hello, sorry if i get the wrong topic forum
i have an AC Ryan DVR, so i record stuff from TV using it
the file is recorded on MPEG-2 format
but when i want to put it to DVDs i encounter problem, because these recordings are somehow Copy-Protected
so when i want to Re-Record using a DVD Recorder, it wouldn't record
when i cut and edit with my computer, and want to use some software to make into DVD, it wouldn't work
when i try to convert it to other format (MKV), it still give the same problem
the bottom line is, this copy-protected thing is there
and i believe there is no setting on the DVR to turn it off
so i can play it again to watch, but cannot make DVD from it
is there any software to get rid of this copy-protection thing so i can make it into DVD?
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Welcome to the digital revolution. Your entire setup has been carefully designed to prevent you from doing what you want to do. There is no workaround. You can try feeding your DVR's output thru a Hauppauge HD PVR and into your PC (but you have to buy the PVR to try it out). At this stage, it likely won't work. In the future you could use the component outputs from your cable box (if your cable company hasn't disabled them) to record thru the Hauppauge product into your PC, directly to HD (BluRay). The Hauppauge unit ignores most copy protection schemes. The downside is, the PC you record to needs better edit and authoring software (some of which is free), and a good DVD/BluRay burner. Another problem: if you want to record something at 2:30 AM, you leave your PC running all night.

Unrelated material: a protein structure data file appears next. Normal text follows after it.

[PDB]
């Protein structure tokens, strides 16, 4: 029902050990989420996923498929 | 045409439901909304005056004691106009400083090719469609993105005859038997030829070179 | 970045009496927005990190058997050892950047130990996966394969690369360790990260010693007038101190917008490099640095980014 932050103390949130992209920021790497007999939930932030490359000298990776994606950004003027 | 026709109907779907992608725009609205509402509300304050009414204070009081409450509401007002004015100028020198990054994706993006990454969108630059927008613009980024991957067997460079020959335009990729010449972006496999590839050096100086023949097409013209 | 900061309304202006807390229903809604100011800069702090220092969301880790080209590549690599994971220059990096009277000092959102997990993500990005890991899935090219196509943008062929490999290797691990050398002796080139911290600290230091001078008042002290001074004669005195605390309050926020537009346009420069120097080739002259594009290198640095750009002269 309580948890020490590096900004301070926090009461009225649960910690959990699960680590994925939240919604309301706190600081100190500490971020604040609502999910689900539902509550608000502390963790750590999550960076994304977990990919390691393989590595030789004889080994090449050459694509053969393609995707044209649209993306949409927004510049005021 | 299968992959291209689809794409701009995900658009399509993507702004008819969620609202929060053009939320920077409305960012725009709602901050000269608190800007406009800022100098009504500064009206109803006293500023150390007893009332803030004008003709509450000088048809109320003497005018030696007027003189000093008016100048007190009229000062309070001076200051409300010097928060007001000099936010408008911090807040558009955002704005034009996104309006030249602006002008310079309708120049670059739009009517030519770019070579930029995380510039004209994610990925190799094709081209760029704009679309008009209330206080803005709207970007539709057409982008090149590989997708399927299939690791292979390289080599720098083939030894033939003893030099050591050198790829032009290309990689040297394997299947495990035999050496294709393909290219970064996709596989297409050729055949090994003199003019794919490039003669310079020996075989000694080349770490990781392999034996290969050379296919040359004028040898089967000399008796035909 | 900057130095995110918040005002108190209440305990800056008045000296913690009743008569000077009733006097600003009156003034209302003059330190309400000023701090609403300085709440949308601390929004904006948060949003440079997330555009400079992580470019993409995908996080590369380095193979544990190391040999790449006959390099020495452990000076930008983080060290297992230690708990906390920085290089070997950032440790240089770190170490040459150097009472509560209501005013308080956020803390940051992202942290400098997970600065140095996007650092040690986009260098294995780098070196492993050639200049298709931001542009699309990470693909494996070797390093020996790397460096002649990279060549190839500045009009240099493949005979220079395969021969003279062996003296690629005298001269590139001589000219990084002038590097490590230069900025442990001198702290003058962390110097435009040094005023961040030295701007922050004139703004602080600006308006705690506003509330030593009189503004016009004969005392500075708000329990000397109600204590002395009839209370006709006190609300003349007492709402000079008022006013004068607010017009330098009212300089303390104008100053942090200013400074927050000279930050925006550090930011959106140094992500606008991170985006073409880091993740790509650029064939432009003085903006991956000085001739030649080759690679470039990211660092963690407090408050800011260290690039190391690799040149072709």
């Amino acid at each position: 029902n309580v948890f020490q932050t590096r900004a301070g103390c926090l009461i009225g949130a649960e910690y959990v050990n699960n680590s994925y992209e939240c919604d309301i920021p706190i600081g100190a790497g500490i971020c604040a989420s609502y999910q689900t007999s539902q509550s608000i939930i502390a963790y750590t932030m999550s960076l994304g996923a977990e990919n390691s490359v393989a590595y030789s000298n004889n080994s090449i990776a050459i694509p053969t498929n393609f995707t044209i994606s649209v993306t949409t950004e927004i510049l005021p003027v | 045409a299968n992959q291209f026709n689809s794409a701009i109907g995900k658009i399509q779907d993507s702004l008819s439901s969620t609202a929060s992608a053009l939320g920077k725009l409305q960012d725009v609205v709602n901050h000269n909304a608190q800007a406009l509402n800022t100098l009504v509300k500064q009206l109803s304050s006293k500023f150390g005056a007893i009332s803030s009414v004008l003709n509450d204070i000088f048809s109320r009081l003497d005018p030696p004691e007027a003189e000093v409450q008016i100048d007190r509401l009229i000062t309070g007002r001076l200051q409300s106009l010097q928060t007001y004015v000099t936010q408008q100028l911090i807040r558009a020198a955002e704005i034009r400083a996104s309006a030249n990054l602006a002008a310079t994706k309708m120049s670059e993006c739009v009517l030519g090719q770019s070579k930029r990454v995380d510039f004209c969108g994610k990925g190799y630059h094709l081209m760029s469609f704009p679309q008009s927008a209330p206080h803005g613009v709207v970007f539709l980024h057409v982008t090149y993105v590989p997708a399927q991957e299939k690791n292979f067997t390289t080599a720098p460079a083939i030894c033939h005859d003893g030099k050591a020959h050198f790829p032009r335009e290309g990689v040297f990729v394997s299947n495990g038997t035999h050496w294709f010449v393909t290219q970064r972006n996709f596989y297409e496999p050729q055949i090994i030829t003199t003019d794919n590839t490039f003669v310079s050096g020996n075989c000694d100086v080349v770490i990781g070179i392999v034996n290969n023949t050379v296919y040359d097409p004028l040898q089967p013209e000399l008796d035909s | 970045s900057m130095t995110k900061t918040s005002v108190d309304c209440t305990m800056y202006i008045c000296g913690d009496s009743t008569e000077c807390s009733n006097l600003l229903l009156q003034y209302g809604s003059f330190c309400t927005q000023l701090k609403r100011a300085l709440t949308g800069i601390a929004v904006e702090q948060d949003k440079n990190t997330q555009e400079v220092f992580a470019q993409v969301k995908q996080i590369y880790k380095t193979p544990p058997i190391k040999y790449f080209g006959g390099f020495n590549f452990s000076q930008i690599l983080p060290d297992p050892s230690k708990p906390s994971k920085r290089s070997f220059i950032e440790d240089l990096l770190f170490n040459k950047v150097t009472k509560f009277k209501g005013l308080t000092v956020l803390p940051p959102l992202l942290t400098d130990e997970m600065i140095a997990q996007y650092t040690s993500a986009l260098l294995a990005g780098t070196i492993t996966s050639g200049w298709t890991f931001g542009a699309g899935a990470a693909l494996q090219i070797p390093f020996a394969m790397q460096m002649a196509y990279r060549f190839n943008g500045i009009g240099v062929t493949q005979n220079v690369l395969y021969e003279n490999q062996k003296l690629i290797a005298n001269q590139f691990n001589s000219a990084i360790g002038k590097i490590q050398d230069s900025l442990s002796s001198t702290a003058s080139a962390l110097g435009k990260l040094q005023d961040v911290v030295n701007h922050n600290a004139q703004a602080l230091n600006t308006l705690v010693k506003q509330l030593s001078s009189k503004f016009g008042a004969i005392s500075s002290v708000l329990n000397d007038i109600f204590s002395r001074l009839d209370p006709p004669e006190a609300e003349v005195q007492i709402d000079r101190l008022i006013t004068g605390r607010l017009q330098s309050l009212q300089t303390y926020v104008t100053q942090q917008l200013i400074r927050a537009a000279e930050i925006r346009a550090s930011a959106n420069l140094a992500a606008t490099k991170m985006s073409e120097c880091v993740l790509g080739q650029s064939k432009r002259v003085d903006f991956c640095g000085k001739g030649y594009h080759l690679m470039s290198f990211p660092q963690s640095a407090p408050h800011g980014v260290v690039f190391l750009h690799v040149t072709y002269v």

The first thing you'll notice when working these videos on your PC is that the HD from your cable provider is a lot better than the old VHS (and will probably look better thru component than thru HDMI), but it's a long way from a retail DVD or BluRay. Another benefit of the digital revolution was to increase profits by broadcasting at low bitrates. The low bitrate artifacts can be really ugly at times.
Last edited by sanlyn; 8th Apr 2012 at 08:18.Our inventions are wont to be pretty toys, which distract our attention from serious things. They are but improved means to an unimproved end. -- Henry David Thoreau
Last edited by jagabo; 8th Apr 2012 at 08:31.
I use my Hauppauge HD-PVR more for time-shifting and less for saving videos to edit and archive, the reverse of what I thought I would do when I bought it. If something comes out on Blu-Ray that I think is worth having, I end up buying it.Pull! Bang! Darn!
Out of curiosity what kind of anti-copy protection do they use in these DVR (never had one so..)
If it's macrovision it could be easy i believe
The other part is a file encryption that would make the recorded show garbage if you somehow managed to copy it off the harddrive. I'm pretty sure that type of encryption is essentially unbreakable. At least for the average video person.
I'm sure you can also dub using a dvd recorder. However your mileage may vary. It depends on how sensitive it is to any flags the dvr might have. THe hauppauge hd pvr does pretty much ignore most if not all of those types of flags. Of course thats real time analog dubbing. And you might not be able to use the component cables if your provider has disabled them. That should still leave rca or svideo for outputs however.
edit - jagabo strikes first again!Donatello - The Shredder? Michelangelo - Maybe all that hardware is for making coleslaw?